As a child I wrote stories, all with the same theme. "The Lost Daughter" and her victimized mother are reunited and live happily ever after. Those stories always magically disappeared as my adoptive mother found them and disposed of everything I would write. But I held on to those stories in my mind, and when I was a 22-year-old mother of two young children, my fairytale ending happened when I found my mother and her family.
“I totally understand!” I said that a lot back in 1986 when I reunited with my first mother. I repeated it many times for the following 15 years. I said it until I believed it. And she believed it too. All was forgiven. “Times were different back in those days”, I told myself. Rationalizing everything, I convinced myself she didn’t really mean to give me away to a woman who resented me, one that I never bonded with and shamed/belittled me every chance she got.
Desperate to belong, I immersed myself into my biologic maternal family. Their acceptance and approval was what I lived for, what I breathed for. It would fill the hole inside my soul, and I’d become magically “un-adopted” right? Wrong.
I lost myself in my desperation to fit in.
Life crisis often force us to take a deeper look at our relationships and ourselves. Trauma and pain can force the fog out, and give us the choice to see things as they are; or to find ways to bury our heads back into the sand that we assumed we were safe in.
Like many of us, life does not go as planned. I went through two divorces after finding my family. The last one was devastatingly painful. I needed emotional support, to know someone cared even if they didn’t know all the details. That didn’t happen, and my process of facing reality began to set it.
All of the trigger sentences happened: “You take everything so personal.” “You seem so needy.” “You have such a chip on your shoulder.” “Why can’t you be like your sister?” (You know, the one who was good enough to keep). These trigger sentences came from various sources, not just family. Upon moving into my own apartment alone - the first time I’d ever lived alone in my entire life, I received a letter from my half-sister. I was so happy, I just knew she was writing to pledge her support and love to me during this trying time. Instead what I found inside that envelope was a lecture. I should do things like her and her husband do. I threw the letter into the trash, furious. Little did I understand that my fury was actually pain. I felt judged and abandoned all over again. The fog was just beginning to clear out.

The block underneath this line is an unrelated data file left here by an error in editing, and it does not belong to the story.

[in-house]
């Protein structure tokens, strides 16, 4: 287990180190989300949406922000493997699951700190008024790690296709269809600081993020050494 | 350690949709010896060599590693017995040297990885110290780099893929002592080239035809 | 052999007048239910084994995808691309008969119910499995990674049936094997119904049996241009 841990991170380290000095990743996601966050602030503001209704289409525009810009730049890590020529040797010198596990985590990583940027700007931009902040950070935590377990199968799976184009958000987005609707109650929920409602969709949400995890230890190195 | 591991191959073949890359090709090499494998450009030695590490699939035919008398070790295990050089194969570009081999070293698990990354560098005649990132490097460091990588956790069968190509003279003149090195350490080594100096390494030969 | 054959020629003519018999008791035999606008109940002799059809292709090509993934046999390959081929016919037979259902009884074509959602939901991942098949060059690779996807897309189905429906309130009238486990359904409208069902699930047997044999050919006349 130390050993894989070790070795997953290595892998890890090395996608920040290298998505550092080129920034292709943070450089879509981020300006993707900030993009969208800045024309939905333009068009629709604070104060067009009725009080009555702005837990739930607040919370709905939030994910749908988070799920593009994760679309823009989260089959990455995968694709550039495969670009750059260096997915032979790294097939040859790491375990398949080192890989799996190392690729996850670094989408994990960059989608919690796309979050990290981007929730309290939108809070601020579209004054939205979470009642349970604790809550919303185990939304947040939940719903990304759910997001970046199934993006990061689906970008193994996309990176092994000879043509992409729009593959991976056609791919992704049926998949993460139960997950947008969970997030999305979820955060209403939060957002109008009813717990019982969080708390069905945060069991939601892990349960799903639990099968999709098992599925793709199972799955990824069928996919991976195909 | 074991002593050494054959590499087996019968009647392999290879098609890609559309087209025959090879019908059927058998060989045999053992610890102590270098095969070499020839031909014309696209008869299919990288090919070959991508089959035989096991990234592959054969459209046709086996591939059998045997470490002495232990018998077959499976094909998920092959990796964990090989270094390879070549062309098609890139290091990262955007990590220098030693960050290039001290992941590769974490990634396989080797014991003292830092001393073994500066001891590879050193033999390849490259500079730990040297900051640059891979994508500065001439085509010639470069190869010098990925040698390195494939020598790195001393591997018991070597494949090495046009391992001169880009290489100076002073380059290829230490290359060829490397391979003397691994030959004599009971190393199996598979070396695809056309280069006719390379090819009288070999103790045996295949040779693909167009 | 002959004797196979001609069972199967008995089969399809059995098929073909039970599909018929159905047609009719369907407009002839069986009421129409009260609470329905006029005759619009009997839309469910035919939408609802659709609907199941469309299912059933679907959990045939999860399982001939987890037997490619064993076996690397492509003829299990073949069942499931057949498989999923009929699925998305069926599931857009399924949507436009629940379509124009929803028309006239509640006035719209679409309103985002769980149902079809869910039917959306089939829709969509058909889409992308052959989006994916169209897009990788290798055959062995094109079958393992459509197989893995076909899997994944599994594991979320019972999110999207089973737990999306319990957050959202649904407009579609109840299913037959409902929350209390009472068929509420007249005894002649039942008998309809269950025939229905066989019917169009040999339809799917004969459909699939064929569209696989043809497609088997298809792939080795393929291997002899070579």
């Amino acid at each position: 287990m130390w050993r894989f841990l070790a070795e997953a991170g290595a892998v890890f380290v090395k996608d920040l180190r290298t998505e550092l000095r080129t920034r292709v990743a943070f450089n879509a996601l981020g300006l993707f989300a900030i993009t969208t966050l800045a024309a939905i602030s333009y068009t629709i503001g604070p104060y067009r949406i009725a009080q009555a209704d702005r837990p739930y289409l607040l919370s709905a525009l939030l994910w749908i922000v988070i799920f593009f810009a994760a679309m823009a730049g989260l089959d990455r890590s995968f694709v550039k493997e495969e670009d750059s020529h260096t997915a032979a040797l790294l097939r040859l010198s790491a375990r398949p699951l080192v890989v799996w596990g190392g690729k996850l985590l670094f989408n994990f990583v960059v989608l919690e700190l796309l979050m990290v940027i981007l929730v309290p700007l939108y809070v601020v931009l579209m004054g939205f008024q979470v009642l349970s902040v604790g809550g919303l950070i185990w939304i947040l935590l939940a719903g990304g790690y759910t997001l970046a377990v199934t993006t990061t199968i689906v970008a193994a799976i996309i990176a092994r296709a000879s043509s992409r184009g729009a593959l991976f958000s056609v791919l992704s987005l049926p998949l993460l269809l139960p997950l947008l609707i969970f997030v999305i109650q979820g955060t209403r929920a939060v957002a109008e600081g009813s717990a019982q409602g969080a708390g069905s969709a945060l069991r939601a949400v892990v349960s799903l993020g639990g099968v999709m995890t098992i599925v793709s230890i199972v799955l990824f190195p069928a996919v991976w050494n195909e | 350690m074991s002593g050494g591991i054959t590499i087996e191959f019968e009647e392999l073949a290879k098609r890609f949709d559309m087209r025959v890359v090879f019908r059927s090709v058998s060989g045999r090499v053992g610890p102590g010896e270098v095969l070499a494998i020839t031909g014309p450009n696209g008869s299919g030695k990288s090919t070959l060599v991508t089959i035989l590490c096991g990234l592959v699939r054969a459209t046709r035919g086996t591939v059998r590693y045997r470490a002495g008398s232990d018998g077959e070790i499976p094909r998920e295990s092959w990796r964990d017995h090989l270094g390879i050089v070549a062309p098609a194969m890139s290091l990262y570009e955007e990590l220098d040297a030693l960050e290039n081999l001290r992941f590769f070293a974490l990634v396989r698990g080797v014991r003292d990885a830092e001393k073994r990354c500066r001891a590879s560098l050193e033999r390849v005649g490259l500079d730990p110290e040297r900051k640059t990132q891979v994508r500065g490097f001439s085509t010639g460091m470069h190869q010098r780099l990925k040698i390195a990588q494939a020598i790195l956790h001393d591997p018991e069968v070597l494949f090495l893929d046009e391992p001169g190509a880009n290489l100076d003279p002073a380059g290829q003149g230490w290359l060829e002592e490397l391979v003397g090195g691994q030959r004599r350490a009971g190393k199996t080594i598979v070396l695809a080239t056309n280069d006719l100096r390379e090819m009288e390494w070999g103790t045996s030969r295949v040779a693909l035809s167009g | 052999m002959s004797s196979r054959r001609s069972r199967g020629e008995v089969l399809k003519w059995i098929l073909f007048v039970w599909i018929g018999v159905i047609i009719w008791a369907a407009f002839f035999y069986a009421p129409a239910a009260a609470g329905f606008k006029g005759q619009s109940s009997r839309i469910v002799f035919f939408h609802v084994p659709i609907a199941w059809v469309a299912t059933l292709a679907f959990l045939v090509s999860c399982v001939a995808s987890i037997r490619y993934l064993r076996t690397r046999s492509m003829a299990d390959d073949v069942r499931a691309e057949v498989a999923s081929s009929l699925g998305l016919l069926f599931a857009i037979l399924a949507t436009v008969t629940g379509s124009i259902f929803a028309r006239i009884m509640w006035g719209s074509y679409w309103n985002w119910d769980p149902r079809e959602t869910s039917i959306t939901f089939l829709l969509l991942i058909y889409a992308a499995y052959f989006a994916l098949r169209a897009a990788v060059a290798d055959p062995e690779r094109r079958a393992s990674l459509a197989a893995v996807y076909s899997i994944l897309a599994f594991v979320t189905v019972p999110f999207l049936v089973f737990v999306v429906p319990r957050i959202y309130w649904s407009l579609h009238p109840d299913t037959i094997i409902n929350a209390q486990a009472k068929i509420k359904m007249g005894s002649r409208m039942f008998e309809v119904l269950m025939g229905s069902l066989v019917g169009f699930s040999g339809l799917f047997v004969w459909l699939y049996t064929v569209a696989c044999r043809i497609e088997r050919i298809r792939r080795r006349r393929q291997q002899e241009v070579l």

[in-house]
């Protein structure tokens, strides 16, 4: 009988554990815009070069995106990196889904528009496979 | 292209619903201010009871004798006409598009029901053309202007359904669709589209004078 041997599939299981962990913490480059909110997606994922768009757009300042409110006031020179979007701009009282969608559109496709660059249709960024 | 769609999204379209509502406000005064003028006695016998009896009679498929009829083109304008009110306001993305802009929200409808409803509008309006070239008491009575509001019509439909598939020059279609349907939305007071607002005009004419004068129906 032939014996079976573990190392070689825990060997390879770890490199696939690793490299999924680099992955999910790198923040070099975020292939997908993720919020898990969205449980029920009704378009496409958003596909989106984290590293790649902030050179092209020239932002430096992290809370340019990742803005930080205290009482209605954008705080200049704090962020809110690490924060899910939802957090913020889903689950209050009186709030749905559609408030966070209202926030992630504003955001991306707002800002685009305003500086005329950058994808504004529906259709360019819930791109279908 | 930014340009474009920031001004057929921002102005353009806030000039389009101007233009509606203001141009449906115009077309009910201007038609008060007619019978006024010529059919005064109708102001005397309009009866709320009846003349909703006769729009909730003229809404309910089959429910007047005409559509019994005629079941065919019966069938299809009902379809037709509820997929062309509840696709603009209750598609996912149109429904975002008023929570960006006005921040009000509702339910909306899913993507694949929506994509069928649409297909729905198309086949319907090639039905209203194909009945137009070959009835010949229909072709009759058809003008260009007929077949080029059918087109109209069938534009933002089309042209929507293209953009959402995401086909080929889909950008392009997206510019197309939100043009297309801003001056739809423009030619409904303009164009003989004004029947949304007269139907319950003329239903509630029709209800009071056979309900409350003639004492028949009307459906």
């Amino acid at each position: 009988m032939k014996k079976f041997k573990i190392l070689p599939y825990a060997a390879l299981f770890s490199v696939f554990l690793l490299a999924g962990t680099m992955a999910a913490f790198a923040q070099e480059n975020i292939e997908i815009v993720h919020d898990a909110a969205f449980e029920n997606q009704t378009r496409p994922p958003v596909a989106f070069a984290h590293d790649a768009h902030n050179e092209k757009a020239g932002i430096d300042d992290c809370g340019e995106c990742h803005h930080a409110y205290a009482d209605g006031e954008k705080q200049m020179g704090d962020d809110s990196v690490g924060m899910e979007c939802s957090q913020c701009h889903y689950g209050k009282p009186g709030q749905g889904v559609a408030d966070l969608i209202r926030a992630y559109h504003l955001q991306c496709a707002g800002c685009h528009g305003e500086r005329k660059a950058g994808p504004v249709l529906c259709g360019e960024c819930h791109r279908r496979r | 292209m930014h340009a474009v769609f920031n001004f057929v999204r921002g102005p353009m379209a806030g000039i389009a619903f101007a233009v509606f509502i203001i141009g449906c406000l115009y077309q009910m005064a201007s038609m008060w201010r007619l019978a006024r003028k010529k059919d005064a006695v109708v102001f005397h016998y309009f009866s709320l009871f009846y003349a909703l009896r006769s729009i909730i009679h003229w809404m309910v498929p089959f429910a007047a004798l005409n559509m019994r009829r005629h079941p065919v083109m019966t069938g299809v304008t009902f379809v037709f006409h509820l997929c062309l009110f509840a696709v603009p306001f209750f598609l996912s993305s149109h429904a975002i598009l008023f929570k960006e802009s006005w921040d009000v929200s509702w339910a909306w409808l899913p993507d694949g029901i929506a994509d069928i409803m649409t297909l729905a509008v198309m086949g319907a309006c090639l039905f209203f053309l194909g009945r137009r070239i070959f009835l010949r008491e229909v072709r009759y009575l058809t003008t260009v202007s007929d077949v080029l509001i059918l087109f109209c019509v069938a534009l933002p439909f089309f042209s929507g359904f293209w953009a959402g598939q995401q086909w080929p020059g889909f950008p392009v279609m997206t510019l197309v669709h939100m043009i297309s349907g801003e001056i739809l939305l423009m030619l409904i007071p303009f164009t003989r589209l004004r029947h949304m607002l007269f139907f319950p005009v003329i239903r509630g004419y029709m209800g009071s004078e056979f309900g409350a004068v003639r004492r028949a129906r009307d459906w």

Quite a few years have passed, and through some great losses and wonderful gains, my biological family has been fairly absent in my life. There are the logistics of distance, busy family lives and the usual things. All these things can be rationalized, as I often find myself doing. But the truthfully, I am not part of the tribe. I have accepted that, determined to see things without the fog of my heartache. Coming from a very different upbringing and life circumstances, there really is not a lot that I can relate to with my siblings. There are no fond memories of growing up together that most siblings share. We don’t have that commitment and connection to one another that result of sharing a childhood. I will always the odd one out and nothing…. not even a reunion can change that.
I am still adopted. But I’ve reunited with myself.